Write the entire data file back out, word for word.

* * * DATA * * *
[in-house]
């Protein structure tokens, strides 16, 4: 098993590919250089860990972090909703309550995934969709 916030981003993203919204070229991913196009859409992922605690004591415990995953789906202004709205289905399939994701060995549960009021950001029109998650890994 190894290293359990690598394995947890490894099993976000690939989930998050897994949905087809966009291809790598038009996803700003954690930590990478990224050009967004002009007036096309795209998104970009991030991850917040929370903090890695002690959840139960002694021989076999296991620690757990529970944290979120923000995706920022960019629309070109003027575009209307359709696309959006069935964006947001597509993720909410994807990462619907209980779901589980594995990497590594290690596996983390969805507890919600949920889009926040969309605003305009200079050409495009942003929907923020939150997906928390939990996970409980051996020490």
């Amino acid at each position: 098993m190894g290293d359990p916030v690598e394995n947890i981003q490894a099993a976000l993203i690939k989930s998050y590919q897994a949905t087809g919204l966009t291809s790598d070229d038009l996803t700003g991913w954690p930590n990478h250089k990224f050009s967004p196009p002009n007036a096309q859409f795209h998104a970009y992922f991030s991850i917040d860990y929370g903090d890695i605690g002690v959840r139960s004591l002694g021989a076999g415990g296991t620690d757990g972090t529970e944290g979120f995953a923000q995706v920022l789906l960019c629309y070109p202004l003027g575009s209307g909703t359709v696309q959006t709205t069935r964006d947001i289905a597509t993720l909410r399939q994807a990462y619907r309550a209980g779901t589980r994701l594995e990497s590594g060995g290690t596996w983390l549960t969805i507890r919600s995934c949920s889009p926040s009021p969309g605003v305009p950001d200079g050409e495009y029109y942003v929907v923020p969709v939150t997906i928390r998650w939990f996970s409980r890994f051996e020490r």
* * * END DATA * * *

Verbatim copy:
[in-house]
């Protein structure tokens, strides 16, 4: 098993590919250089860990972090909703309550995934969709 916030981003993203919204070229991913196009859409992922605690004591415990995953789906202004709205289905399939994701060995549960009021950001029109998650890994 190894290293359990690598394995947890490894099993976000690939989930998050897994949905087809966009291809790598038009996803700003954690930590990478990224050009967004002009007036096309795209998104970009991030991850917040929370903090890695002690959840139960002694021989076999296991620690757990529970944290979120923000995706920022960019629309070109003027575009209307359709696309959006069935964006947001597509993720909410994807990462619907209980779901589980594995990497590594290690596996983390969805507890919600949920889009926040969309605003305009200079050409495009942003929907923020939150997906928390939990996970409980051996020490």
């Amino acid at each position: 098993m190894g290293d359990p916030v690598e394995n947890i981003q490894a099993a976000l993203i690939k989930s998050y590919q897994a949905t087809g919204l966009t291809s790598d070229d038009l996803t700003g991913w954690p930590n990478h250089k990224f050009s967004p196009p002009n007036a096309q859409f795209h998104a970009y992922f991030s991850i917040d860990y929370g903090d890695i605690g002690v959840r139960s004591l002694g021989a076999g415990g296991t620690d757990g972090t529970e944290g979120f995953a923000q995706v920022l789906l960019c629309y070109p202004l003027g575009s209307g909703t359709v696309q959006t709205t069935r964006d947001i289905a597509t993720l909410r399939q994807a990462y619907r309550a209980g779901t589980r994701l594995e990497s590594g060995g290690t596996w983390l549960t969805i507890r919600s995934c949920s889009p926040s009021p969309g605003v305009p950001d200079g050409e495009y029109y942003v929907v923020p969709v939150t997906i928390r998650w939990f996970s409980r890994f051996e020490r």